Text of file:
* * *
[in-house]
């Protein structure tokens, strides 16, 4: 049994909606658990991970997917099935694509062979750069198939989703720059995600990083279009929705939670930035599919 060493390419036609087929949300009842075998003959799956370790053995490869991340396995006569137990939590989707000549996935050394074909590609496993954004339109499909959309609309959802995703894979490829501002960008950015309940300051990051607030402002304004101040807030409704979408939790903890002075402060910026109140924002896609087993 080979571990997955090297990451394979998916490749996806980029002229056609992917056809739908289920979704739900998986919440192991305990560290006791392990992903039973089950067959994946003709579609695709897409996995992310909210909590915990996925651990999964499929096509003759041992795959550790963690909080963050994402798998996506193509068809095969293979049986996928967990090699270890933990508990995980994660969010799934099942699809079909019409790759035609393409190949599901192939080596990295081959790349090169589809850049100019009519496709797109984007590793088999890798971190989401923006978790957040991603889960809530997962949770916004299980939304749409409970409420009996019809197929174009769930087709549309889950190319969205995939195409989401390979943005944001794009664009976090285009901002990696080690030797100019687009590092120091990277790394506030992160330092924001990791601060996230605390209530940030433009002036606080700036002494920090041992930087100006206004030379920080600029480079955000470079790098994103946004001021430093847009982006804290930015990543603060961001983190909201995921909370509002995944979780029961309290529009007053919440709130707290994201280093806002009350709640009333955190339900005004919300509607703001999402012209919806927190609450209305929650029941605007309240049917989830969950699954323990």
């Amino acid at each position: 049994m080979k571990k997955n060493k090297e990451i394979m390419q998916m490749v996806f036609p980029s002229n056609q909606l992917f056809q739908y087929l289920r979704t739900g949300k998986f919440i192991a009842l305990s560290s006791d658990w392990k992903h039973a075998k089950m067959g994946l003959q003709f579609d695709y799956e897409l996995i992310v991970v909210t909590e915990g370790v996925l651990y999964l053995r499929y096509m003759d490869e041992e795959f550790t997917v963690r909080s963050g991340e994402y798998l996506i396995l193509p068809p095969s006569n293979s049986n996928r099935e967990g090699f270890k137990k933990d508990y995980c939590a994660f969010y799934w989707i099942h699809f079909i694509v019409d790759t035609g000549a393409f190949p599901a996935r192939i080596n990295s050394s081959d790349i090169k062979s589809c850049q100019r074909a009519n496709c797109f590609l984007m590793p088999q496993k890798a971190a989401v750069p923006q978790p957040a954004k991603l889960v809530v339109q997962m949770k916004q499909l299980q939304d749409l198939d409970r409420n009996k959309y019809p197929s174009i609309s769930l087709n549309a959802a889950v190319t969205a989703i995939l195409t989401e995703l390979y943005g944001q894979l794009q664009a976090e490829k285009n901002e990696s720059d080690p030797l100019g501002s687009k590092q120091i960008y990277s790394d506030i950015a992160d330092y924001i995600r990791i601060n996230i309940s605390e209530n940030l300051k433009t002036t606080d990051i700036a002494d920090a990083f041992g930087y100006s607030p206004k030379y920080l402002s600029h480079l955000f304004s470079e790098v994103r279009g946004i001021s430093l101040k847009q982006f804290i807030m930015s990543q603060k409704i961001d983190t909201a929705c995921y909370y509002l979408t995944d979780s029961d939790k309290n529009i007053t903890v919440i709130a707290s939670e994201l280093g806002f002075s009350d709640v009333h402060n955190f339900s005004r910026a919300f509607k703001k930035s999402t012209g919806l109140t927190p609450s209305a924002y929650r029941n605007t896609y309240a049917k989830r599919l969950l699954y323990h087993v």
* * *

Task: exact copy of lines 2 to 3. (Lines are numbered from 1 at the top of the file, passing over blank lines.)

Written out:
């Protein structure tokens, strides 16, 4: 049994909606658990991970997917099935694509062979750069198939989703720059995600990083279009929705939670930035599919 060493390419036609087929949300009842075998003959799956370790053995490869991340396995006569137990939590989707000549996935050394074909590609496993954004339109499909959309609309959802995703894979490829501002960008950015309940300051990051607030402002304004101040807030409704979408939790903890002075402060910026109140924002896609087993 080979571990997955090297990451394979998916490749996806980029002229056609992917056809739908289920979704739900998986919440192991305990560290006791392990992903039973089950067959994946003709579609695709897409996995992310909210909590915990996925651990999964499929096509003759041992795959550790963690909080963050994402798998996506193509068809095969293979049986996928967990090699270890933990508990995980994660969010799934099942699809079909019409790759035609393409190949599901192939080596990295081959790349090169589809850049100019009519496709797109984007590793088999890798971190989401923006978790957040991603889960809530997962949770916004299980939304749409409970409420009996019809197929174009769930087709549309889950190319969205995939195409989401390979943005944001794009664009976090285009901002990696080690030797100019687009590092120091990277790394506030992160330092924001990791601060996230605390209530940030433009002036606080700036002494920090041992930087100006206004030379920080600029480079955000470079790098994103946004001021430093847009982006804290930015990543603060961001983190909201995921909370509002995944979780029961309290529009007053919440709130707290994201280093806002009350709640009333955190339900005004919300509607703001999402012209919806927190609450209305929650029941605007309240049917989830969950699954323990």
């Amino acid at each position: 049994m080979k571990k997955n060493k090297e990451i394979m390419q998916m490749v996806f036609p980029s002229n056609q909606l992917f056809q739908y087929l289920r979704t739900g949300k998986f919440i192991a009842l305990s560290s006791d658990w392990k992903h039973a075998k089950m067959g994946l003959q003709f579609d695709y799956e897409l996995i992310v991970v909210t909590e915990g370790v996925l651990y999964l053995r499929y096509m003759d490869e041992e795959f550790t997917v963690r909080s963050g991340e994402y798998l996506i396995l193509p068809p095969s006569n293979s049986n996928r099935e967990g090699f270890k137990k933990d508990y995980c939590a994660f969010y799934w989707i099942h699809f079909i694509v019409d790759t035609g000549a393409f190949p599901a996935r192939i080596n990295s050394s081959d790349i090169k062979s589809c850049q100019r074909a009519n496709c797109f590609l984007m590793p088999q496993k890798a971190a989401v750069p923006q978790p957040a954004k991603l889960v809530v339109q997962m949770k916004q499909l299980q939304d749409l198939d409970r409420n009996k959309y019809p197929s174009i609309s769930l087709n549309a959802a889950v190319t969205a989703i995939l195409t989401e995703l390979y943005g944001q894979l794009q664009a976090e490829k285009n901002e990696s720059d080690p030797l100019g501002s687009k590092q120091i960008y990277s790394d506030i950015a992160d330092y924001i995600r990791i601060n996230i309940s605390e209530n940030l300051k433009t002036t606080d990051i700036a002494d920090a990083f041992g930087y100006s607030p206004k030379y920080l402002s600029h480079l955000f304004s470079e790098v994103r279009g946004i001021s430093l101040k847009q982006f804290i807030m930015s990543q603060k409704i961001d983190t909201a929705c995921y909370y509002l979408t995944d979780s029961d939790k309290n529009i007053t903890v919440i709130a707290s939670e994201l280093g806002f002075s009350d709640v009333h402060n955190f339900s005004r910026a919300f509607k703001k930035s999402t012209g919806l109140t927190p609450s209305a924002y929650r029941n605007t896609y309240a049917k989830r599919l969950l699954y323990h087993v």